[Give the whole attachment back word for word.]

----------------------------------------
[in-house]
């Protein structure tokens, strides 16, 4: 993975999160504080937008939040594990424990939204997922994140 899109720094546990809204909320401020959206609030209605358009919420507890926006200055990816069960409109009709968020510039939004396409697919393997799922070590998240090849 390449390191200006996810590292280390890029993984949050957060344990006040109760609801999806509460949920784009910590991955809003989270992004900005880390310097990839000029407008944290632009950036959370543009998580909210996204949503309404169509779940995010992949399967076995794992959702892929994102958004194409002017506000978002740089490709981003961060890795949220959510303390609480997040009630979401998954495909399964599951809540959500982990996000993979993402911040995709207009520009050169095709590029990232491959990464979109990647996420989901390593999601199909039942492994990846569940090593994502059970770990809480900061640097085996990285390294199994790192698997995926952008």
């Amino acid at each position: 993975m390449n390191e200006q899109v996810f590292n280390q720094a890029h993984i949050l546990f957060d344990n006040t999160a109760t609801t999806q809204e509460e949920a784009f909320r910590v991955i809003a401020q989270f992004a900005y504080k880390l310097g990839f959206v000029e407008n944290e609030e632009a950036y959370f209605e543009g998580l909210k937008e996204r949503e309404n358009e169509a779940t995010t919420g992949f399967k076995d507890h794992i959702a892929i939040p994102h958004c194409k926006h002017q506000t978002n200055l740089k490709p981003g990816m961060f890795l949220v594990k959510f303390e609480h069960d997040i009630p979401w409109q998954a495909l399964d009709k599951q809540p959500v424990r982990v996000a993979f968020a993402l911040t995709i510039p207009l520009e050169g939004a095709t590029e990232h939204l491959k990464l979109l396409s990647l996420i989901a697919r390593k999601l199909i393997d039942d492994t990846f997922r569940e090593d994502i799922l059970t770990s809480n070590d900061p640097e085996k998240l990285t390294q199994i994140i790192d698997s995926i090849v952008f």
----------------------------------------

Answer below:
[in-house]
């Protein structure tokens, strides 16, 4: 993975999160504080937008939040594990424990939204997922994140 899109720094546990809204909320401020959206609030209605358009919420507890926006200055990816069960409109009709968020510039939004396409697919393997799922070590998240090849 390449390191200006996810590292280390890029993984949050957060344990006040109760609801999806509460949920784009910590991955809003989270992004900005880390310097990839000029407008944290632009950036959370543009998580909210996204949503309404169509779940995010992949399967076995794992959702892929994102958004194409002017506000978002740089490709981003961060890795949220959510303390609480997040009630979401998954495909399964599951809540959500982990996000993979993402911040995709207009520009050169095709590029990232491959990464979109990647996420989901390593999601199909039942492994990846569940090593994502059970770990809480900061640097085996990285390294199994790192698997995926952008």
């Amino acid at each position: 993975m390449n390191e200006q899109v996810f590292n280390q720094a890029h993984i949050l546990f957060d344990n006040t999160a109760t609801t999806q809204e509460e949920a784009f909320r910590v991955i809003a401020q989270f992004a900005y504080k880390l310097g990839f959206v000029e407008n944290e609030e632009a950036y959370f209605e543009g998580l909210k937008e996204r949503e309404n358009e169509a779940t995010t919420g992949f399967k076995d507890h794992i959702a892929i939040p994102h958004c194409k926006h002017q506000t978002n200055l740089k490709p981003g990816m961060f890795l949220v594990k959510f303390e609480h069960d997040i009630p979401w409109q998954a495909l399964d009709k599951q809540p959500v424990r982990v996000a993979f968020a993402l911040t995709i510039p207009l520009e050169g939004a095709t590029e990232h939204l491959k990464l979109l396409s990647l996420i989901a697919r390593k999601l199909i393997d039942d492994t990846f997922r569940e090593d994502i799922l059970t770990s809480n070590d900061p640097e085996k998240l990285t390294q199994i994140i790192d698997s995926i090849v952008f």